Mental Illness in Teens: An Overview



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Danielle Murray, Media Manager

Within the past couple of decades, the topic of mental health has been a predominant conversation within schools, workplaces, families, and in society as a whole. With the high accessibility of the internet and the rise of social media, information concerning mental health is becoming increasingly accessible, especially among teens. Young adults alike are free to share their experiences concerning mental health on social media and connect with people who share similar struggles without the fear of judgment that comes with in-person conversations. It can seem as if every adolescent on the internet has struggled with some form of mental illness, but that leads us to the question: What even is a mental illness? How much does mental illness affect adolescents?  

Mental illness is simply defined as any condition steaming from brain functions that affect how a person thinks, feels, and behaves. Mental illness can stem from genetics and family history or can be nurtured by the environment and experiences someone has gone through. They can be chronic or temporary, depending on the situation. While one person may struggle with a certain mental illness for their entire life, another could struggle with the same illness for only a year. In 2017, it was estimated that 792 million people suffer from some kind of mental or substance disorder; that’s about 10.7% of the total population on Earth. How many of those who struggle with mental illnesses are adolescents? How much does mental illness affect adolescents?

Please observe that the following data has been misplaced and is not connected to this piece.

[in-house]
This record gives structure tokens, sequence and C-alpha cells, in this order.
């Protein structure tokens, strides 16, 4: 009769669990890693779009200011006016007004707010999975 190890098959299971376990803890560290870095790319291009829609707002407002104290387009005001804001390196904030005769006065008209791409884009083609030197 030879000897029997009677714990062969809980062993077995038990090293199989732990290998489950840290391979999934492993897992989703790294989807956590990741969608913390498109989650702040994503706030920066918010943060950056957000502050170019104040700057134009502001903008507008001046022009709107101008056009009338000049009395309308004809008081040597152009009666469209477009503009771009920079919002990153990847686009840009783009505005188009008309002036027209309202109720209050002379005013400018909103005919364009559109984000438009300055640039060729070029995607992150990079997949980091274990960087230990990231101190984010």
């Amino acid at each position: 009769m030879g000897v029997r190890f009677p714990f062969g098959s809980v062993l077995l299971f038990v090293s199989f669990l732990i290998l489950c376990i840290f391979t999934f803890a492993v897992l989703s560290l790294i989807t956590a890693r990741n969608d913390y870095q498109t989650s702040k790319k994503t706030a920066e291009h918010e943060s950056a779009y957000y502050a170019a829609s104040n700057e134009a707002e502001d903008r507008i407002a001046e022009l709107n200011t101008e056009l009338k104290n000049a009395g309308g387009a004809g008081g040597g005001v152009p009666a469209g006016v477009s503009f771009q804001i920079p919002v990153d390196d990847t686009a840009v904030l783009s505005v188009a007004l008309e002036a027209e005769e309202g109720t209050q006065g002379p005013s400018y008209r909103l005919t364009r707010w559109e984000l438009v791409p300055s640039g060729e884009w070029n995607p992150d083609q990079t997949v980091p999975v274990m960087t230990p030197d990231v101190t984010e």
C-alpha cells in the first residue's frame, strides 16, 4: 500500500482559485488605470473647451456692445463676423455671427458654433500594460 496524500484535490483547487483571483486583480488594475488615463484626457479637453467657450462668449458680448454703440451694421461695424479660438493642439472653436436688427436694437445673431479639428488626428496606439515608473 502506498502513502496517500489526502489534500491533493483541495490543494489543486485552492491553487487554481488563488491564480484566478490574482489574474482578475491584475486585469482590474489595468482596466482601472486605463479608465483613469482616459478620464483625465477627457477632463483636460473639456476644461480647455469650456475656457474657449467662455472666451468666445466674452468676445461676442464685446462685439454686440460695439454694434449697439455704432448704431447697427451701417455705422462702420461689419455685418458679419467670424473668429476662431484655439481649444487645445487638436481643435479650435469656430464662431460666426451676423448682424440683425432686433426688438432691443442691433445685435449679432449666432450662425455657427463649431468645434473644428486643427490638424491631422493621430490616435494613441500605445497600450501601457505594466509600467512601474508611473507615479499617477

Observationally, as a teen myself, it is abundantly clear that many of my peers struggle with or are close to someone who struggles with mental health. Statistically, it is also clear that many adolescents struggle with mental illnesses. In fact, 50% of all lifelong mental illnesses are developed prior to the age of 14, and 1 in 5 adolescents (age 12 to 18) suffer from, at least, one mental illness. How this affects those diagnosed and those close to them completely depends on the mental illness they struggle with.  Let’s go over some of the most common mental illnesses: anxiety, depression, and ADHD.

Anxiety is a broad term for mental health disorders characterized by excessive worry or fear so great that it prohibits and/or disturbs daily activities. Some specific anxiety disorders include phobias, panic disorder, and generalized anxiety. Anxiety is one of the most talked about and socially accepted mental illnesses. This is probably due to the fact that about 7.1% of all American minors (aged 3-17) suffer from an anxiety disorder. Studies have also shown that 1 in 3 adolescents meet the requirements needed to be diagnosed with an anxiety disorder by the age of 18. However, anxiety can go hand-in-hand with other mental illnesses, such as depression. For American minors, about 1 in 3 of those who are already diagnosed with anxiety also have depression. Percentage-wise, 32.3% of those with anxiety also have depression.